Trumbull United Way Refocuses to Help Families
WARREN, Ohio — A new strategic focus for the United Way of Trumbull County isn’t a direct response to the closing of the General Motors Lordstown Complex, though the president of the organization said the timing of the new focus could not have been better.
The United Way started the process of refocusing two years ago, said its president and chief professional officer, Ginny Pasha, well before GM announced the closure of the Lordstown plant last November, which will impact some 1,500 hourly workers there. The reason for the new focus – called United in Helping Children and Families Thrive – is to help the families in Trumbull County who have difficulty paying their bills when faced with unforeseen expenses, such as appliances or cars breaking down, she said.
“They don’t have the financial reserves and that could slip them into poverty,” Pasha said. “So it seemed very clear to our United Way based on the analysis that there was a role for us to play to help these families remain financially stable.”
As such, the services will help those families affected by the GM layoffs who now will need access to the resources, which will help them remain financially stable, she said.
On Friday, the United Way announced the new areas of focus. John Walsh, board chairman for the United Way, said the it is divided into three categories: Earn Well, Learn Well and Stay Well.
Earn Well encourages programs and services that promote self-sufficiency and financial stability, such as helping residents gain and keep jobs, maintain access to health care and drug prevention, and providing financial education, Walsh said. Learn Well includes efforts to improve learning experiences, educational opportunities and enrichment experiences for children up to grade 12 to prepare them for 21st century jobs, and Stay Well ensures basic needs are met, he said.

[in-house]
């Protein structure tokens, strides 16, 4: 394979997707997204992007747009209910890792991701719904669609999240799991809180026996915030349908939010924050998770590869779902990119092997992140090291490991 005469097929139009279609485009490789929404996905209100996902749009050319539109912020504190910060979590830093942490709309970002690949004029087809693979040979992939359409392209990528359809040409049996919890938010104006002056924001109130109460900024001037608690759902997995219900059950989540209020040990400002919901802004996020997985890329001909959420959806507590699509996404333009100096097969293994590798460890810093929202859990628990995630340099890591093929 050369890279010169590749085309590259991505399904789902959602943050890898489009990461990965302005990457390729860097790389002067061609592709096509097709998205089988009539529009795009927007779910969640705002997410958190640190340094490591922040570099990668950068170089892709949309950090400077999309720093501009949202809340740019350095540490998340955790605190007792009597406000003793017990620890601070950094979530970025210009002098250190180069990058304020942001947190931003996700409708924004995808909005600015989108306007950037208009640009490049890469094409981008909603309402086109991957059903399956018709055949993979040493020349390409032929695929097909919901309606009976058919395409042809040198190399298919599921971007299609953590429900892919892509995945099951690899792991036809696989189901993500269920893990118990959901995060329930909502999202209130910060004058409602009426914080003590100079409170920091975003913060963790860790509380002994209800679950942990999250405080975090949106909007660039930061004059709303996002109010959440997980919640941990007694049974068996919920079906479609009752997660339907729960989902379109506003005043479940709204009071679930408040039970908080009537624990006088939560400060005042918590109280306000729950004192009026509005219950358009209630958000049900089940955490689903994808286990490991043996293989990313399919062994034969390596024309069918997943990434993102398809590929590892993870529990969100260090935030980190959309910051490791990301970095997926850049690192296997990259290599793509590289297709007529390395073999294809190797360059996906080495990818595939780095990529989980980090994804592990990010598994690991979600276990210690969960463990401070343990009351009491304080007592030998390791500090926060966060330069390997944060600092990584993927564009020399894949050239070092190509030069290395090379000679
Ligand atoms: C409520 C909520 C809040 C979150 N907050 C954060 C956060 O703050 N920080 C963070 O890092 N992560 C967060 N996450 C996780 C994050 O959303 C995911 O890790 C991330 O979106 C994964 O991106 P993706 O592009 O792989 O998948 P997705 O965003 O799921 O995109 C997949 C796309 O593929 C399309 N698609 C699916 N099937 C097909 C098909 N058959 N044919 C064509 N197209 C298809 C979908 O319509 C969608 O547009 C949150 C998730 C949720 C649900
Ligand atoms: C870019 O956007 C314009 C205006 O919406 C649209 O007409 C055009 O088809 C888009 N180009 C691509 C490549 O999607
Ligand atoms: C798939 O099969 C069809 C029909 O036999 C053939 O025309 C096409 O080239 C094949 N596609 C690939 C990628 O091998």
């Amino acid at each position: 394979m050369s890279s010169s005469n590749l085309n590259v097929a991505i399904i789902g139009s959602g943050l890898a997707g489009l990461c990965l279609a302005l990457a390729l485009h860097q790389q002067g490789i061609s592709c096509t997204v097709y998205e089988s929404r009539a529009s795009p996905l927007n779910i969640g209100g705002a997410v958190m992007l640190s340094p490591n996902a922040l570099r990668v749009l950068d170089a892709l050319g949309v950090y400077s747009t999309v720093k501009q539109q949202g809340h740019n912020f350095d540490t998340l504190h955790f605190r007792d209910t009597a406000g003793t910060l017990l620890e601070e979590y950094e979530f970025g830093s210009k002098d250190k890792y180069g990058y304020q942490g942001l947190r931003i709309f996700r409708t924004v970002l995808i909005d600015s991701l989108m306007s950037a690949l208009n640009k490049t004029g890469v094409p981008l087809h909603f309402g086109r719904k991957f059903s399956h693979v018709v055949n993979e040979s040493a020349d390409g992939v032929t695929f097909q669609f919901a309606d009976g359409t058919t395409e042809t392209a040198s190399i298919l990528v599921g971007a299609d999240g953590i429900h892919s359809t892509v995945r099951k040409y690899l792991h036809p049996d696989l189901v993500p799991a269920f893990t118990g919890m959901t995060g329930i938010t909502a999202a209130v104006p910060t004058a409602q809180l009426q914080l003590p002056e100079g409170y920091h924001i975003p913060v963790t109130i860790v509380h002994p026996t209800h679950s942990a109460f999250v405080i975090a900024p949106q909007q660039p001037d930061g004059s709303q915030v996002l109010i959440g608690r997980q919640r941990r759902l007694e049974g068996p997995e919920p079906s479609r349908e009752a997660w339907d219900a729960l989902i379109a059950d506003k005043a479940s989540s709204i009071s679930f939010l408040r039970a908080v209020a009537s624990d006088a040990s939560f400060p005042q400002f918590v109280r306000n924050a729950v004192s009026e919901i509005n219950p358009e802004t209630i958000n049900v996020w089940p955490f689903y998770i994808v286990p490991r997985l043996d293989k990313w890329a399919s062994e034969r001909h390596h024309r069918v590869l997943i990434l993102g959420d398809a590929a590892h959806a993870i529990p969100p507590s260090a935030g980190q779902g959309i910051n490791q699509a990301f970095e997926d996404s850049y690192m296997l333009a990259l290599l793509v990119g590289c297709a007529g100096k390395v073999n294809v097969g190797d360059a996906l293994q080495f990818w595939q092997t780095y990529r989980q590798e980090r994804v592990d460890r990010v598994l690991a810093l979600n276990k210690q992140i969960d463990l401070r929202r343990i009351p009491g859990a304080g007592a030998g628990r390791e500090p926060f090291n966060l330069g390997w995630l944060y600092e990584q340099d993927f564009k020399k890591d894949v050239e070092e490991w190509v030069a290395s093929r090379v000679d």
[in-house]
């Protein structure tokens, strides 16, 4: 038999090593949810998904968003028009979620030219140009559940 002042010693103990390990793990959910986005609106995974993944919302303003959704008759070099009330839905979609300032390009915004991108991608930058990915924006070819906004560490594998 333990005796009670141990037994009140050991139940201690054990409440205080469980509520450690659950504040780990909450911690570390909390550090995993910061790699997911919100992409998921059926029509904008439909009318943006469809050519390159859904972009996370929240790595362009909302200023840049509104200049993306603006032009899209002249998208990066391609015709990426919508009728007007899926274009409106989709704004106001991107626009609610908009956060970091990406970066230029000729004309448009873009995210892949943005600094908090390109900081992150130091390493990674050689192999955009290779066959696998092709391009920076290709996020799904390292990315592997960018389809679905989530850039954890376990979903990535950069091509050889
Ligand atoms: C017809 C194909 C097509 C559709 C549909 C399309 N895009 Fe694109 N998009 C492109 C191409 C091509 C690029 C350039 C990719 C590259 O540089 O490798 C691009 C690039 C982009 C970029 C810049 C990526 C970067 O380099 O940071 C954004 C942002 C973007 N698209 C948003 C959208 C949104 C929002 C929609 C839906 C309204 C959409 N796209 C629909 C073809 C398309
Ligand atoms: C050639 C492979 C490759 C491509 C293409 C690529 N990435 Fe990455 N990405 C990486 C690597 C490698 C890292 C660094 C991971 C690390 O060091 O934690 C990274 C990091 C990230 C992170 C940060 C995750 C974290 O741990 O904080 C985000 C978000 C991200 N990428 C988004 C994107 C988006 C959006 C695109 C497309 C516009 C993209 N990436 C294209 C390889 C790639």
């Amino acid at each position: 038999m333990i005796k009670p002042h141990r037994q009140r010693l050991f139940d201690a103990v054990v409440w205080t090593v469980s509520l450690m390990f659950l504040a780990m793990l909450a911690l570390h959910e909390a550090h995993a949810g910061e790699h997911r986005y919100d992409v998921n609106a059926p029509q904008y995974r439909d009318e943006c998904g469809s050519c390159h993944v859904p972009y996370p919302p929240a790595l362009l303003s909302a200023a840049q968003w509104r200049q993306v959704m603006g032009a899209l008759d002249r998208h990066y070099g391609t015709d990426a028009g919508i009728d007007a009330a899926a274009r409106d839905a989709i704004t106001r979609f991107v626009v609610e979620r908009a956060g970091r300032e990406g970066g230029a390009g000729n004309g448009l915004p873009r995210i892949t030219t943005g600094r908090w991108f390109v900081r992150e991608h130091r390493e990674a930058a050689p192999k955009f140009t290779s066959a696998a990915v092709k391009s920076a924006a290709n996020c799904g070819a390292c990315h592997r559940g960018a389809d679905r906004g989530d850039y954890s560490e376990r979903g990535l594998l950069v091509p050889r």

“I am very excited about the new approach to make sure that we are meeting the needs of the community as it is today,” he said.
The focus was developed from two years of research conducted by the United Way that looked at how the organization can have a stronger impact on the community, Pasha said.
“We conducted a survey. We also took a look at demographic information as provided through the ALICE [Asset Limited Income Constrained Employed] Report and through other works that’s been done by others,” Pasha said.
The survey showed that 48% of families in Trumbull County struggle to afford basic needs. Based on the results of the survey and research, the United Way decided to help families who have difficulties in making ends meet.
“Some of that might take shape in helping them in being job ready, help them manage limited resources and access other resources that they may not be aware of,” she said. “I would have thought education might have been the top priority. It was a very close second.”
Warren Mayor Doug Franklin, also a United Way board member, said the change in focus “is particularly important for not only the City of Warren, but all of Trumbull County because it’s going to allow us to address some of the most pressing needs of our families and their children.” Franklin looks to address the issues of working poor families in Warren, he added.
Pictured: Matt Martin, board member and planning committee chair for United Way of Trumbull County; John Walsh, chairman; and Ginny Pasha, president and chief professional officer.
Copyright 2022 The Business Journal, Youngstown, Ohio.